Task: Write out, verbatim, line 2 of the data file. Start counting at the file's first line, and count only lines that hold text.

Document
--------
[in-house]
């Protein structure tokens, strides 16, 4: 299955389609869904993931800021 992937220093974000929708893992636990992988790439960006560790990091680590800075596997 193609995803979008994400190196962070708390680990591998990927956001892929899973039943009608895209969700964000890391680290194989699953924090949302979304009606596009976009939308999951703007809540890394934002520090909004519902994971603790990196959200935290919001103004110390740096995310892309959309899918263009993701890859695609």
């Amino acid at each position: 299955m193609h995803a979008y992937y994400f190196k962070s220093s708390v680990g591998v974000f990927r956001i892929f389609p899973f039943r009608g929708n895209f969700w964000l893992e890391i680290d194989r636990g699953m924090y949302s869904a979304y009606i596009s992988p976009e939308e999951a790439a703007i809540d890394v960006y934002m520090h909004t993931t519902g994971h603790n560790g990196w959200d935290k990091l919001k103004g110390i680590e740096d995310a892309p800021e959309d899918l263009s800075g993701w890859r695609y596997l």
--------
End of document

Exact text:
């Protein structure tokens, strides 16, 4: 299955389609869904993931800021 992937220093974000929708893992636990992988790439960006560790990091680590800075596997 193609995803979008994400190196962070708390680990591998990927956001892929899973039943009608895209969700964000890391680290194989699953924090949302979304009606596009976009939308999951703007809540890394934002520090909004519902994971603790990196959200935290919001103004110390740096995310892309959309899918263009993701890859695609």